Fighting hunger and food insecurity in America. Low-income children need good food to learn and thrive. This problem is too widespread in our prosperous society.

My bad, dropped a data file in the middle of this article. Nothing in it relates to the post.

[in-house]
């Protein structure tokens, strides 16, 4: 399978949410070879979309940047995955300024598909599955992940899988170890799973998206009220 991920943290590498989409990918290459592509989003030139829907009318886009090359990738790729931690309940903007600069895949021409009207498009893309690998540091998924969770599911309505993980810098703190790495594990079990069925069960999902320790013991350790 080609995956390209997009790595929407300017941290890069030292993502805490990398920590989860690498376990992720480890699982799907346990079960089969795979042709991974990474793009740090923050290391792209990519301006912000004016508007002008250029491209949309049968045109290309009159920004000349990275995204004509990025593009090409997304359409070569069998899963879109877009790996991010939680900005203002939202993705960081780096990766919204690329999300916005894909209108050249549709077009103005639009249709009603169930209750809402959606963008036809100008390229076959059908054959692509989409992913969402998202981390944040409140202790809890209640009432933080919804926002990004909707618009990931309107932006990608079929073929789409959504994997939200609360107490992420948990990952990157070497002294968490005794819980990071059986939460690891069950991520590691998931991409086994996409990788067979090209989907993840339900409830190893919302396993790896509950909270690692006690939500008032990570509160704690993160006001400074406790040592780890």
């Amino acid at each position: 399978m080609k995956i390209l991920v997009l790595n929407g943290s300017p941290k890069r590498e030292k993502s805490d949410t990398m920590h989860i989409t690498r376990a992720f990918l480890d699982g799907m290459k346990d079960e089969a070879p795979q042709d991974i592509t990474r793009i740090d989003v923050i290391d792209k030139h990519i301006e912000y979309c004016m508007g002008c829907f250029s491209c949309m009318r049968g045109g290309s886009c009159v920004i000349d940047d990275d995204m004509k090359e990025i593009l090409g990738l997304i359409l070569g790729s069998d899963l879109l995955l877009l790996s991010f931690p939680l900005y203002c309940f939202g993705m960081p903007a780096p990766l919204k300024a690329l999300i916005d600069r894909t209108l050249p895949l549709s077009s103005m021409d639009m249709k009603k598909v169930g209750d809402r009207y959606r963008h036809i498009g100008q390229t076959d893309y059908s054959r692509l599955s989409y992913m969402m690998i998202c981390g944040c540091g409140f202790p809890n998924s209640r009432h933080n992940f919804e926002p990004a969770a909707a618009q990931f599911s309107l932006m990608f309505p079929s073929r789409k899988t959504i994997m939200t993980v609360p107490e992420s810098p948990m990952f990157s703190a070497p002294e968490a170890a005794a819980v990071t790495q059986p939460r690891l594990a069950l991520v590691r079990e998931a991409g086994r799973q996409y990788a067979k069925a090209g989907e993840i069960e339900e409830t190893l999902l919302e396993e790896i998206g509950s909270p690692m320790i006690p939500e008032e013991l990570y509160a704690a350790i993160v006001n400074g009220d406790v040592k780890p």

I am a mother. I am a worker. And I am on food stamps.I work 35 hours a week cooking food for other people while struggling to feed my own family. I have two children, ages 5 and 14, and I work the night shift so I am there to care for my children during the day. This hectic schedule leaves me hungry and always tired. SNAP benefits help me and my family out tremendously. They basically supply most of what the kids need. I only make minimum wage, so with the help of the benefits, I'm able to put food in the refrigerator. Before SNAP, there were times when I was struggling to make sure food was on the table. I would sacrifice eating just so that my children had food. Once we began receiving SNAP, I saw a change in my children's personality and attitude. They were able to focus on school instead of being hungry. I receive less than $6 per day. What other people might spend on their morning coffee, I budget to feed my child for an entire day, and often, I go without eating to make sure my children are fed. Even with SNAP, I struggle to make the money last for the entire month. I try to buy my children healthy food, but fruits and vegetables are expensive and hard to find in my community. While I work hard in hopes of surviving without food stamps or other publicassistance, I raise my voice so others know the importance of SNAP. I have lived hunger and want to make sure my children do not have the same struggles. For that to happen, we need strong nutrition programs to ensure our children have a strong future.Joanna, Penns Grove, New Jersey